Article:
Herschel Evans, musician and composer, was born in Denton, Texas, in 1909 and spent some of his childhood in Kansas City, Kansas, where his cousin Eddie Durham was a trombonist and guitarist. Durham persuaded him to switch from alto to tenor sax, the instrument that ultimately established Evans's reputation. After perfecting his craft in the famous jam sessions held in the jazz district between Twelfth and Eighteenth streets in Kansas City, Evans returned to Texas in the 1920s and joined the Troy Floyd orchestra in San Antonio in 1929. He stayed with the band until it dispersed in 1932. Evans performed for a time with Lionel Hampton and Buck Clayton in Los Angeles and in the mid-1930s returned to Kansas City to become a featured soloist in Count Basie's big band.
For the next three years Evans's reputation as a tenor saxophonist was at its peak. His musical duels with fellow band member Lester Young are considered jazz classics. Count Basie's popular "One O'Clock Jump" featured the contrasting styles of the two musicians and brought to each the praise of both critics and the general public. The composition displayed Evans's full-bodied, emotional timbre and Young's high-pitched, light, and buoyant tone, contrasting sounds that highlighted each other. Evans's greatest single success was his featured solo in Basie's hit "Blue and Sentimental."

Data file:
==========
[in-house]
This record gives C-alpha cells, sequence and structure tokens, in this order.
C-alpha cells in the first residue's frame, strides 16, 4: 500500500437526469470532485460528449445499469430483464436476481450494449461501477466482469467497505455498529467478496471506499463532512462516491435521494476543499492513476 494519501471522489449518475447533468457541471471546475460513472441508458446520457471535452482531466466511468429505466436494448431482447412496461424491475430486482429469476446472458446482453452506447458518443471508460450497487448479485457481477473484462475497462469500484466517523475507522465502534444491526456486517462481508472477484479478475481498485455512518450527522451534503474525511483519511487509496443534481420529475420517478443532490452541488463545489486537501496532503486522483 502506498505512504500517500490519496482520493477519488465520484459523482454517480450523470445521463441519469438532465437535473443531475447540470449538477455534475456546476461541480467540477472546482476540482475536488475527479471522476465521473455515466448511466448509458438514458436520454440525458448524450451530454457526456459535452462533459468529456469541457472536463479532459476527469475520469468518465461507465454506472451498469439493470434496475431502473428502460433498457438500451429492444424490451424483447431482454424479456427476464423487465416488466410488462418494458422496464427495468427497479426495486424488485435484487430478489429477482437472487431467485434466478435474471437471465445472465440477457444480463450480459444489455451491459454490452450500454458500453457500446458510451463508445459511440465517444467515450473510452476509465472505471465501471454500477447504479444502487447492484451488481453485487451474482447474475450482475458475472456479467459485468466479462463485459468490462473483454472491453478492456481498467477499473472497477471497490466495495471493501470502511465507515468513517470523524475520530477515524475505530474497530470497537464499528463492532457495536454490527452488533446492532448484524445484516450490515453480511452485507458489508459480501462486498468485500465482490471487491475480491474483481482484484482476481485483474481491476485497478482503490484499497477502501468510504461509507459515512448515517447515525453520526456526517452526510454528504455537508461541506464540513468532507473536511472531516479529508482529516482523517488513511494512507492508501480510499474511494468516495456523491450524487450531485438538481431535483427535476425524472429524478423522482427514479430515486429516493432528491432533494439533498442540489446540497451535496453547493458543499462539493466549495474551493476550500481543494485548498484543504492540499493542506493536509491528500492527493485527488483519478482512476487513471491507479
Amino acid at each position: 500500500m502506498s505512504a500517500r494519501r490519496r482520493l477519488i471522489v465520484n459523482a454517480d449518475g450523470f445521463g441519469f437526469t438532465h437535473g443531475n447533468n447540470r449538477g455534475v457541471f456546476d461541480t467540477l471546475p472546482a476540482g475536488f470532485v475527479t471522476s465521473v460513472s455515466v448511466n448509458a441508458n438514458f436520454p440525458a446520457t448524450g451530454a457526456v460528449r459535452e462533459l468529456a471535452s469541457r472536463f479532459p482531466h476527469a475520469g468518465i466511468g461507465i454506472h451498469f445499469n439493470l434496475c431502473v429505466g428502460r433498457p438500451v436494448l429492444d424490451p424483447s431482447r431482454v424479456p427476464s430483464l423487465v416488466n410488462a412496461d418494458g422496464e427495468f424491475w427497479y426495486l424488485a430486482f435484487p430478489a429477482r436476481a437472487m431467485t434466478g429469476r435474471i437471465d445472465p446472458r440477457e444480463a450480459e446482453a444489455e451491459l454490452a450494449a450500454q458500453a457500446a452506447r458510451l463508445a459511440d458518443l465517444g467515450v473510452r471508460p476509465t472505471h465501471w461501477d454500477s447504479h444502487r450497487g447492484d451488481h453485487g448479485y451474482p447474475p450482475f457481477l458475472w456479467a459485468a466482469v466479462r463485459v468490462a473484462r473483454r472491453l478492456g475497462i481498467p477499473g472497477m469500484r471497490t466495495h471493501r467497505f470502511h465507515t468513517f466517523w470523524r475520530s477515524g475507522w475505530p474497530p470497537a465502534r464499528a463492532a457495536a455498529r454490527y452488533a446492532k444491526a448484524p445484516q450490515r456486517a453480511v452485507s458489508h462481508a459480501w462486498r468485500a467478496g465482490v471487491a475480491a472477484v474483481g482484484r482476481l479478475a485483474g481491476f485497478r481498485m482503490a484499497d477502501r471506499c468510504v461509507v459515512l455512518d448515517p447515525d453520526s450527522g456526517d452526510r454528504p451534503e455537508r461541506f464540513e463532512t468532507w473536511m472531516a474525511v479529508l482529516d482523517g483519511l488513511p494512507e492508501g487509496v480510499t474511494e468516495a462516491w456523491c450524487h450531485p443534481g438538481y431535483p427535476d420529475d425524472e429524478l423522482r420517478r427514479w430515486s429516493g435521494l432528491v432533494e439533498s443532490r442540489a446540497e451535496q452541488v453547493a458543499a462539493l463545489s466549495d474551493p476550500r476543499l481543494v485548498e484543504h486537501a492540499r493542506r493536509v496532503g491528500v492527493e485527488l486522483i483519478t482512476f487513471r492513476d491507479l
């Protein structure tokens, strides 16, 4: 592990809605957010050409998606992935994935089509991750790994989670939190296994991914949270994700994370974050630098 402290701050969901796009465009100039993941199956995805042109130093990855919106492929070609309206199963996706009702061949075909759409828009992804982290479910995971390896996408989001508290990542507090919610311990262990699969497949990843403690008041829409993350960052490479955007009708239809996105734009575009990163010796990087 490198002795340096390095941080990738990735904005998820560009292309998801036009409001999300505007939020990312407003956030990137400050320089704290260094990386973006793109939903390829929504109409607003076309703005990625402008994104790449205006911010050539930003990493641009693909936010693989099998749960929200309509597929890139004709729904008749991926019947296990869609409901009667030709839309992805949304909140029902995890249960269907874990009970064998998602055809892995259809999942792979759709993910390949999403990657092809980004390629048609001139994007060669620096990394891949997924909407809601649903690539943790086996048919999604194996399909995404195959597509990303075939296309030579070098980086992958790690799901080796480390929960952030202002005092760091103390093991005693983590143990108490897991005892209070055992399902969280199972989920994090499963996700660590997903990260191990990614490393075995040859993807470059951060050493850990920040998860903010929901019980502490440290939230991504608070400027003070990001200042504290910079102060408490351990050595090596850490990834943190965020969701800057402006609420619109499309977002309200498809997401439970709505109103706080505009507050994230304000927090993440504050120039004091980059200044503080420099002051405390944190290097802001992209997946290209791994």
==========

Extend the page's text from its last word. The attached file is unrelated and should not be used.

Evans also made records with such notable jazz figures as Harry James, Theodore S. (Teddy) Wilson, and Lionel Hampton. Evans has been credited with influencing fellow tenorists Buddy Tate, Illinois Jacquet, and Arnett Cobb. Although not a prolific composer, Evans wrote a number of popular works, including the hits "Texas Shuffle" and "Doggin' Around." On February 9, 1939, at the age of thirty, he died of heart disease in New York City.